Wildlife disease investigations are often initiated by an epizootic. They test various hypotheses regarding the etiology and precipitation factors of a disease event, while providing the potential to gain knowledge of wildlife pathogens and their impacts on the health of wildlife populations, domestic animals, and humans.  Maximizing the quality, usefulness, and application of wildlife pathogen data requires a clear understanding of appropriate sample collection, handling, and processing.  As new diseases are described, and new technologies evolve, the techniques utilized to collect and process biological samples change and must be updated.

This workshop will utilize lectures, real-life scenarios and hands-on practical experience to elucidate the salient points of disease investigation, including how to approach cases with legal implications, how to collect environmental data, appropriate and safe biological sample collection and storage, and advances in diagnostic assays. The objective will be to provide training for safe and systematic wildlife health investigations. 

The first half of the day will utilize didactic techniques to outline the skeleton of an investigation and common surveillance plans, followed with group exercises to practice some of the methods commonly applied through real-life cases. The cases will also elucidate some of the salient points of disease investigation—some examples would include their legal implications, appropriate biological sample collection and storage, new diagnostic assays and their influence on sample collection, how to collect environmental information, etc. We will include the most up-to-date techniques for collecting and processing biological samples for any species as well as specific techniques used for surveillance in current and emerging wildlife diseases.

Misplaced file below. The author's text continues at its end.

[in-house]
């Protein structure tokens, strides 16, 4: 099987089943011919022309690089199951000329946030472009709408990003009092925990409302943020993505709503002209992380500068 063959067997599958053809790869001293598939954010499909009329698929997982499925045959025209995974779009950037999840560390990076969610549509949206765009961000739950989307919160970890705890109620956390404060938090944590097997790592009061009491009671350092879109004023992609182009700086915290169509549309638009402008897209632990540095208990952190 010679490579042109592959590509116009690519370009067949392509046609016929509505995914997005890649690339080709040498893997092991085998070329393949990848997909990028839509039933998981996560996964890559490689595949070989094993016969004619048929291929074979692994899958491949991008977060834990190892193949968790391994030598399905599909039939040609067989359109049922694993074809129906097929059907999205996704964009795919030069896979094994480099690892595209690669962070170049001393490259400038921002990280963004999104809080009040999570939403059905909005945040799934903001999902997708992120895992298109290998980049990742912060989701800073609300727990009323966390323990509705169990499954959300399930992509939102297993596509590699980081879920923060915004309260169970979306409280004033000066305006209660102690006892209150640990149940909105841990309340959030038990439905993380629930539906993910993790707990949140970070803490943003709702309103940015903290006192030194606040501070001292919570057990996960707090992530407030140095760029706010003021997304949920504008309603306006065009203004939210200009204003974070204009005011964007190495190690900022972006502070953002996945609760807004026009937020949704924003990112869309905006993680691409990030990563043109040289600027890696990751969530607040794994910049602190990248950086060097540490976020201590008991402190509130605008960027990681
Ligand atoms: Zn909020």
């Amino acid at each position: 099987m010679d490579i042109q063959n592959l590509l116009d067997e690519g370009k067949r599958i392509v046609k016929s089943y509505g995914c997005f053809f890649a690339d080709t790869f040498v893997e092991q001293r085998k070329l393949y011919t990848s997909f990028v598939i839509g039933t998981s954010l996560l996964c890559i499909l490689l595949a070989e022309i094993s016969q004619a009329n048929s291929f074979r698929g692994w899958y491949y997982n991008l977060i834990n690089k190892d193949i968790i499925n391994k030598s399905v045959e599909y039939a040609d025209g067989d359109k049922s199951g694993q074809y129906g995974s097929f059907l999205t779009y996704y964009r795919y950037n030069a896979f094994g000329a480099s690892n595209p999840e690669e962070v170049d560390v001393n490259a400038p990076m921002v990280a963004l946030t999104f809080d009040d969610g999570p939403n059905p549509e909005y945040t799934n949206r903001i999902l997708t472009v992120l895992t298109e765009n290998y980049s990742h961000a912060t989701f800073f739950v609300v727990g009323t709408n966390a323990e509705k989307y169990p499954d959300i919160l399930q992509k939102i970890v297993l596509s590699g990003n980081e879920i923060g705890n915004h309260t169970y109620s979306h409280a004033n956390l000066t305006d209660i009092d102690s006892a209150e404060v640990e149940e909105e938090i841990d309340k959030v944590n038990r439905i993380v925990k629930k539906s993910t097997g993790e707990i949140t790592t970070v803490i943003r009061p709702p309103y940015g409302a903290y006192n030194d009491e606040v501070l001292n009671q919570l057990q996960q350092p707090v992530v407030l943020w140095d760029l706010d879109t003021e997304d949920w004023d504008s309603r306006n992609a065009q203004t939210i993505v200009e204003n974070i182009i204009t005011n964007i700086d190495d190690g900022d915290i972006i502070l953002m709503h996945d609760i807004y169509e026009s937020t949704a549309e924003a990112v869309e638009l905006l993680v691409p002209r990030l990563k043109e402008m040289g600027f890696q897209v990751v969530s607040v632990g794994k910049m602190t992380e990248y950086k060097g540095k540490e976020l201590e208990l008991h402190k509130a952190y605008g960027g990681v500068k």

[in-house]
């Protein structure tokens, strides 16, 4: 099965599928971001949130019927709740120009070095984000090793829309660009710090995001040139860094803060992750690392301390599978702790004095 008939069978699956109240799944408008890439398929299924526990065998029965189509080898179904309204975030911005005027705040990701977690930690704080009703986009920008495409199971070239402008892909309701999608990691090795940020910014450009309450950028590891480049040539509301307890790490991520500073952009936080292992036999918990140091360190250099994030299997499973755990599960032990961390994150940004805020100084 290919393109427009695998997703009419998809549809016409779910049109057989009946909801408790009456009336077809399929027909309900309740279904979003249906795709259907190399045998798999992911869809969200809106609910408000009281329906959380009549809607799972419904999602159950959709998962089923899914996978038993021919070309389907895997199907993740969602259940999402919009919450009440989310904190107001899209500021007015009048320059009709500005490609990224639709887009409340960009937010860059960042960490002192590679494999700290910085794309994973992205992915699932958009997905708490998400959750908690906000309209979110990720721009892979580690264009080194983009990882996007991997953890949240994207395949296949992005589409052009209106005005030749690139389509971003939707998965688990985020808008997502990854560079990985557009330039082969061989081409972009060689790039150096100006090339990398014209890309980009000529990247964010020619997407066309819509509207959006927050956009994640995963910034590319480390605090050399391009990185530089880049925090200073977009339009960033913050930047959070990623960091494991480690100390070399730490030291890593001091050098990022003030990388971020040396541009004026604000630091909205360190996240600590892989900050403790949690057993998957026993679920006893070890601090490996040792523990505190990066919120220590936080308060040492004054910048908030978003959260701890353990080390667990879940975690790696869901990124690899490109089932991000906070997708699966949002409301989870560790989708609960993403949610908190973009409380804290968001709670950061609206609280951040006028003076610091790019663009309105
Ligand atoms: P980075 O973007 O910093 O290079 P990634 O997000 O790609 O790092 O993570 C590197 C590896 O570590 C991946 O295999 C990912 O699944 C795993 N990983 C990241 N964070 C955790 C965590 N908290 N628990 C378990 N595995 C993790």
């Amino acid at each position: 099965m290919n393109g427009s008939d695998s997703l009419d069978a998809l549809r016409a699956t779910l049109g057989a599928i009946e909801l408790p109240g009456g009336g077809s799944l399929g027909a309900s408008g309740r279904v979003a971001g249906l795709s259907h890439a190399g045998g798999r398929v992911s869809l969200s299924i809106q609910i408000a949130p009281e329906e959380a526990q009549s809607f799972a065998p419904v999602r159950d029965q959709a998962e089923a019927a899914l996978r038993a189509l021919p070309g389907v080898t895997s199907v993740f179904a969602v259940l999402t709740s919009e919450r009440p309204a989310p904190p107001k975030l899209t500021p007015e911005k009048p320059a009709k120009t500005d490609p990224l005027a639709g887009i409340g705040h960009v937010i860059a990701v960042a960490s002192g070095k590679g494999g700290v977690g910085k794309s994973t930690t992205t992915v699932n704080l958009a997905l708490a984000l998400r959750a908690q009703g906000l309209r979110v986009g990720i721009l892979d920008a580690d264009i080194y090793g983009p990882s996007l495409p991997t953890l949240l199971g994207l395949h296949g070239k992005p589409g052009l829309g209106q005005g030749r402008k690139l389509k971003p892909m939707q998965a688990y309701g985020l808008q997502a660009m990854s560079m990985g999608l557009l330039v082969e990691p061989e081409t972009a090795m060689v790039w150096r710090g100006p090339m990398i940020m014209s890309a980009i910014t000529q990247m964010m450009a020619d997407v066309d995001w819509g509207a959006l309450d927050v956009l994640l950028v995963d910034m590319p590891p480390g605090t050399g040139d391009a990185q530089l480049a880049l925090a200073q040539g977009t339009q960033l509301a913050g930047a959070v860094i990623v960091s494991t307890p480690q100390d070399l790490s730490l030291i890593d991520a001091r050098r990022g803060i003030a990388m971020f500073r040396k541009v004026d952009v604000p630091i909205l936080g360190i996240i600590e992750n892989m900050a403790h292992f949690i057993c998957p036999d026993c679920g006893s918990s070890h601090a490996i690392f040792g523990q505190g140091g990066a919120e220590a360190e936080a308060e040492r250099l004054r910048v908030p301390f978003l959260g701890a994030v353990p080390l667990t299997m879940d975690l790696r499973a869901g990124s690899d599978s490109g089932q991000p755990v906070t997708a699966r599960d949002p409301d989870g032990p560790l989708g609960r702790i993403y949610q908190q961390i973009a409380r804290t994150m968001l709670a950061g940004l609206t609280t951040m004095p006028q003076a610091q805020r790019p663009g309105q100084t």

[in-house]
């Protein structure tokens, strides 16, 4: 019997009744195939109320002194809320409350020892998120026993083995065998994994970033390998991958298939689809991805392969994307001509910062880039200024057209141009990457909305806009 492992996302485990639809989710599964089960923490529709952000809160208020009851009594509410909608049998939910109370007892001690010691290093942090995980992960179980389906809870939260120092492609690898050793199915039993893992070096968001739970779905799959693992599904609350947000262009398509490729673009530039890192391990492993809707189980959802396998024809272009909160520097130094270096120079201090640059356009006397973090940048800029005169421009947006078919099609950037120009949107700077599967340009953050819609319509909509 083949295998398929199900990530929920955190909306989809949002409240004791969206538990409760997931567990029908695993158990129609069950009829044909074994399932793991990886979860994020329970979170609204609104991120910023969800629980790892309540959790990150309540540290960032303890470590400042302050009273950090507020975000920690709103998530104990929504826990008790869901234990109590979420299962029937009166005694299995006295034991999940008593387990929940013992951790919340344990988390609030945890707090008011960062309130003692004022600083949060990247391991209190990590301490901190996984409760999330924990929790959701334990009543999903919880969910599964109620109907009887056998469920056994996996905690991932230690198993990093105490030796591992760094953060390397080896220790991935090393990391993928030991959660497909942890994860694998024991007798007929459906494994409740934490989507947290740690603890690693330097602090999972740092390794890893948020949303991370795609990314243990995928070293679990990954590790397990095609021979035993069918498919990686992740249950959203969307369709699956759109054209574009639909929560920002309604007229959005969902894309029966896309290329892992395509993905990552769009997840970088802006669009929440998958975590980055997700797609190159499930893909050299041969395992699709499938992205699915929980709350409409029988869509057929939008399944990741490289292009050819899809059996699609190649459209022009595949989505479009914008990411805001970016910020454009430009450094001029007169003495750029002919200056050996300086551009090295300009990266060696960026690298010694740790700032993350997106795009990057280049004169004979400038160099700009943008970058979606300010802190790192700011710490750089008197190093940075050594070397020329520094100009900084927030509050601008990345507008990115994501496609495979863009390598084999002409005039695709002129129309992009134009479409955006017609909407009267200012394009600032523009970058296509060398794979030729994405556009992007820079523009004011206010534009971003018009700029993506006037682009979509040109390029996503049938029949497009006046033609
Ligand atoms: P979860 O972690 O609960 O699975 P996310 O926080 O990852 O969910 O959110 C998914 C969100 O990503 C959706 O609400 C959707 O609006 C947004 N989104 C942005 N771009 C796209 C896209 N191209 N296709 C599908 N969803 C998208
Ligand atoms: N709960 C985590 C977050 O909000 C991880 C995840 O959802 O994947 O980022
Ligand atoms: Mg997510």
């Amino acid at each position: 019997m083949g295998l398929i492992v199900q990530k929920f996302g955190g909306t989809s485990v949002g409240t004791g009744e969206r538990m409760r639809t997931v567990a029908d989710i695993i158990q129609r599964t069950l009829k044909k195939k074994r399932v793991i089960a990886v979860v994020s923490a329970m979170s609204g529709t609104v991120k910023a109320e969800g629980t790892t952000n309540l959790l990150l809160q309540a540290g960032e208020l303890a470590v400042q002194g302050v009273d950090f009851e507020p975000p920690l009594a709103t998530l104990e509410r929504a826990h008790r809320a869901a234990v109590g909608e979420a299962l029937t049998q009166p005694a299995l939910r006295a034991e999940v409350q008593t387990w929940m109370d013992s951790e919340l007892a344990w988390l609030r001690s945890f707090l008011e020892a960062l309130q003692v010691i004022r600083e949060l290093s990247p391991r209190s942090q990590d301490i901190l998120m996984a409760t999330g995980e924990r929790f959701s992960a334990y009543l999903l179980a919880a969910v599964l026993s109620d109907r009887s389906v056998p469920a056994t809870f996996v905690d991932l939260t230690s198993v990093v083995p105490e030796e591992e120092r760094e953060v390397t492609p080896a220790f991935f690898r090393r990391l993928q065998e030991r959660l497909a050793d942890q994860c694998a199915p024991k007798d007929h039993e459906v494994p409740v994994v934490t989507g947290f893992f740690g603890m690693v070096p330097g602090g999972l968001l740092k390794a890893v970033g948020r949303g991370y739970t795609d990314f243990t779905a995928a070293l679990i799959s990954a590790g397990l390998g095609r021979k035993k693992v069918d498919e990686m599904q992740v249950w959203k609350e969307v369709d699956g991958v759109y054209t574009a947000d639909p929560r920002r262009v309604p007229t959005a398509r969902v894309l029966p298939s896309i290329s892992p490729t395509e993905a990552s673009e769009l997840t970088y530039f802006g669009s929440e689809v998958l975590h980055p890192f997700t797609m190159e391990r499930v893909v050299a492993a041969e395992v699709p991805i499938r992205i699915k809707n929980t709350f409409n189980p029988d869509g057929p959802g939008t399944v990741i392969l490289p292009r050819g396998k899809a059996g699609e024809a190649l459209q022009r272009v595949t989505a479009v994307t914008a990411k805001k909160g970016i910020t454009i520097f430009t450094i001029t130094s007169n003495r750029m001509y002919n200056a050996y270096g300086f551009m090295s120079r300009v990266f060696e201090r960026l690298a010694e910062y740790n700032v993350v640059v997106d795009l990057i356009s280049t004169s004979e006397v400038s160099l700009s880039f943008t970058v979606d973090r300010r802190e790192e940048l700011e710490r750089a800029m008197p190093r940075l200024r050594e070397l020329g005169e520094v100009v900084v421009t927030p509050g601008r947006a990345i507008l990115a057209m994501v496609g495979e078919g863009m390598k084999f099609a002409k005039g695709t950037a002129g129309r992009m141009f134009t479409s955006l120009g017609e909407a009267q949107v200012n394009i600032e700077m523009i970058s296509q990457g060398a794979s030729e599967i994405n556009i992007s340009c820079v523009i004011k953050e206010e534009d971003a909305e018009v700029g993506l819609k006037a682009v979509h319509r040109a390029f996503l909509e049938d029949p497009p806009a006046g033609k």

During the second half of the day, instructors and laboratory diagnosticians experienced in wildlife will provide specific information and hands-on demonstrations on how to conduct a health assessment, a thorough gross necropsy and appropriate, efficient and safe biological sample collection. There will be an emphasis on the types of tissues/fluids needed from animal carcasses. Questions that will be addressed include what samples to collect, what information these samples may provide (and do not provide), how to document, preserve and transport the samples, and how to obtain appropriate diagnostic testing.  To help ensure human health when collecting samples, guidance and demonstrations on safe work practices and personal protective equipment (PPE) will be provided and their proper use emphasized.  Finally, we will provide information and examples of diagnostic data interpretation and associated scientific analysis and reporting.  Case studies will be presented to allow participants an opportunity to practice implementing techniques discussed and demonstrated during lectures.

Participants: The workshop will be limited to 30 participants, with a minimum of 10 participants.  Participation is limited to allow for meaningful interactions among the participants and instructors.

Registration fee: $100 for professionals, $50 for students